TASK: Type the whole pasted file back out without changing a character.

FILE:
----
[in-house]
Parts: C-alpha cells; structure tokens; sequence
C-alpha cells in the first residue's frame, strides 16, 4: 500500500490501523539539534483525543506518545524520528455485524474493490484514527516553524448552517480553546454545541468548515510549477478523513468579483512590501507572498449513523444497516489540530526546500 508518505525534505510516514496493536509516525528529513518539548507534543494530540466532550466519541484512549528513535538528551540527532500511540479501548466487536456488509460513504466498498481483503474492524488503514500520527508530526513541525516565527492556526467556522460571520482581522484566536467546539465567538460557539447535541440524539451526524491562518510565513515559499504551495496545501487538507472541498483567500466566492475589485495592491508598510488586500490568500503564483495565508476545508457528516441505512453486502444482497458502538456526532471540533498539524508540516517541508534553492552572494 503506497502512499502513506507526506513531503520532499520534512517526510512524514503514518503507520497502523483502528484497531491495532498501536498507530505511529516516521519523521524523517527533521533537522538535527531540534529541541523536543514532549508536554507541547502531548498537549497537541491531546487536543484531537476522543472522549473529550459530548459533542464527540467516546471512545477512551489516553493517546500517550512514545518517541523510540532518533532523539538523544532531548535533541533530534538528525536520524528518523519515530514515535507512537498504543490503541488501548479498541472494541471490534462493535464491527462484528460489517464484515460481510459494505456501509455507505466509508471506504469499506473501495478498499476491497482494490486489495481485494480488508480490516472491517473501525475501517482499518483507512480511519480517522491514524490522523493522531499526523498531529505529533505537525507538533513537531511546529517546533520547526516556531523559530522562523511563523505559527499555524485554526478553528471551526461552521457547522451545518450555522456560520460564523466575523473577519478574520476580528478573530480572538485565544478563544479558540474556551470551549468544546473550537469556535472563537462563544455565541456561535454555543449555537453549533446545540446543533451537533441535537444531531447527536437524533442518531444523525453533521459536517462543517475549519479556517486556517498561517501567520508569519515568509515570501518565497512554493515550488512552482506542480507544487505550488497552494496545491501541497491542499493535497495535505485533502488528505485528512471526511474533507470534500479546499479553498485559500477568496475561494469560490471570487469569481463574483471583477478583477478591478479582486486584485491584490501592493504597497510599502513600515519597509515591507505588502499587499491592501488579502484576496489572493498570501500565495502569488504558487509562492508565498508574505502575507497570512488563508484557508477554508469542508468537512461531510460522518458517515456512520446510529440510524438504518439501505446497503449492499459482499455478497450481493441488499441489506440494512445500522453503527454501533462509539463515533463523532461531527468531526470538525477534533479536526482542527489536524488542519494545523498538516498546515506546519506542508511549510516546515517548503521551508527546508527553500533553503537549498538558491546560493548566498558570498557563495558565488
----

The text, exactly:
[in-house]
Parts: C-alpha cells; structure tokens; sequence
C-alpha cells in the first residue's frame, strides 16, 4: 500500500490501523539539534483525543506518545524520528455485524474493490484514527516553524448552517480553546454545541468548515510549477478523513468579483512590501507572498449513523444497516489540530526546500 508518505525534505510516514496493536509516525528529513518539548507534543494530540466532550466519541484512549528513535538528551540527532500511540479501548466487536456488509460513504466498498481483503474492524488503514500520527508530526513541525516565527492556526467556522460571520482581522484566536467546539465567538460557539447535541440524539451526524491562518510565513515559499504551495496545501487538507472541498483567500466566492475589485495592491508598510488586500490568500503564483495565508476545508457528516441505512453486502444482497458502538456526532471540533498539524508540516517541508534553492552572494 503506497502512499502513506507526506513531503520532499520534512517526510512524514503514518503507520497502523483502528484497531491495532498501536498507530505511529516516521519523521524523517527533521533537522538535527531540534529541541523536543514532549508536554507541547502531548498537549497537541491531546487536543484531537476522543472522549473529550459530548459533542464527540467516546471512545477512551489516553493517546500517550512514545518517541523510540532518533532523539538523544532531548535533541533530534538528525536520524528518523519515530514515535507512537498504543490503541488501548479498541472494541471490534462493535464491527462484528460489517464484515460481510459494505456501509455507505466509508471506504469499506473501495478498499476491497482494490486489495481485494480488508480490516472491517473501525475501517482499518483507512480511519480517522491514524490522523493522531499526523498531529505529533505537525507538533513537531511546529517546533520547526516556531523559530522562523511563523505559527499555524485554526478553528471551526461552521457547522451545518450555522456560520460564523466575523473577519478574520476580528478573530480572538485565544478563544479558540474556551470551549468544546473550537469556535472563537462563544455565541456561535454555543449555537453549533446545540446543533451537533441535537444531531447527536437524533442518531444523525453533521459536517462543517475549519479556517486556517498561517501567520508569519515568509515570501518565497512554493515550488512552482506542480507544487505550488497552494496545491501541497491542499493535497495535505485533502488528505485528512471526511474533507470534500479546499479553498485559500477568496475561494469560490471570487469569481463574483471583477478583477478591478479582486486584485491584490501592493504597497510599502513600515519597509515591507505588502499587499491592501488579502484576496489572493498570501500565495502569488504558487509562492508565498508574505502575507497570512488563508484557508477554508469542508468537512461531510460522518458517515456512520446510529440510524438504518439501505446497503449492499459482499455478497450481493441488499441489506440494512445500522453503527454501533462509539463515533463523532461531527468531526470538525477534533479536526482542527489536524488542519494545523498538516498546515506546519506542508511549510516546515517548503521551508527546508527553500533553503537549498538558491546560493548566498558570498557563495558565488